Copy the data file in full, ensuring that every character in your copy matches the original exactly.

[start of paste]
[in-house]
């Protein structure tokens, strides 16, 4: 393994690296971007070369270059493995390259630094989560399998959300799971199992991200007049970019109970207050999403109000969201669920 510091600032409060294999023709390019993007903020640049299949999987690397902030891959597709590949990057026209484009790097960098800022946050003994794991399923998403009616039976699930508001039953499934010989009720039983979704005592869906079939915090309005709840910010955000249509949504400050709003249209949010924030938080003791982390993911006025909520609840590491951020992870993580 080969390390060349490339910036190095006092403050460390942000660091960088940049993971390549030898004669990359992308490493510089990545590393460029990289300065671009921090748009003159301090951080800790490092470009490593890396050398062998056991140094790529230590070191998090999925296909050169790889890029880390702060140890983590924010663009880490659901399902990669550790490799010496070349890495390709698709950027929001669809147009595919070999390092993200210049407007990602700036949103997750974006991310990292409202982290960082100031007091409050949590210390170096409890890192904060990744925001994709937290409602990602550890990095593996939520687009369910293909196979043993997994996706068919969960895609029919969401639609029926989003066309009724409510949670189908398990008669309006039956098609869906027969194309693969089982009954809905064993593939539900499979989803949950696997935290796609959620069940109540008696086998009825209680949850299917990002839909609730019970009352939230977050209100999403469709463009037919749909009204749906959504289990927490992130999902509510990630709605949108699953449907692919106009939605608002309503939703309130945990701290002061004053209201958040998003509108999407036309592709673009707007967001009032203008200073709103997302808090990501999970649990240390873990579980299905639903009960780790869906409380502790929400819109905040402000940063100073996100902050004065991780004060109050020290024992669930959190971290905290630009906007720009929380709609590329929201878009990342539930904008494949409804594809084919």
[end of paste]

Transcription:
[in-house]
């Protein structure tokens, strides 16, 4: 393994690296971007070369270059493995390259630094989560399998959300799971199992991200007049970019109970207050999403109000969201669920 510091600032409060294999023709390019993007903020640049299949999987690397902030891959597709590949990057026209484009790097960098800022946050003994794991399923998403009616039976699930508001039953499934010989009720039983979704005592869906079939915090309005709840910010955000249509949504400050709003249209949010924030938080003791982390993911006025909520609840590491951020992870993580 080969390390060349490339910036190095006092403050460390942000660091960088940049993971390549030898004669990359992308490493510089990545590393460029990289300065671009921090748009003159301090951080800790490092470009490593890396050398062998056991140094790529230590070191998090999925296909050169790889890029880390702060140890983590924010663009880490659901399902990669550790490799010496070349890495390709698709950027929001669809147009595919070999390092993200210049407007990602700036949103997750974006991310990292409202982290960082100031007091409050949590210390170096409890890192904060990744925001994709937290409602990602550890990095593996939520687009369910293909196979043993997994996706068919969960895609029919969401639609029926989003066309009724409510949670189908398990008669309006039956098609869906027969194309693969089982009954809905064993593939539900499979989803949950696997935290796609959620069940109540008696086998009825209680949850299917990002839909609730019970009352939230977050209100999403469709463009037919749909009204749906959504289990927490992130999902509510990630709605949108699953449907692919106009939605608002309503939703309130945990701290002061004053209201958040998003509108999407036309592709673009707007967001009032203008200073709103997302808090990501999970649990240390873990579980299905639903009960780790869906409380502790929400819109905040402000940063100073996100902050004065991780004060109050020290024992669930959190971290905290630009906007720009929380709609590329929201878009990342539930904008494949409804594809084919």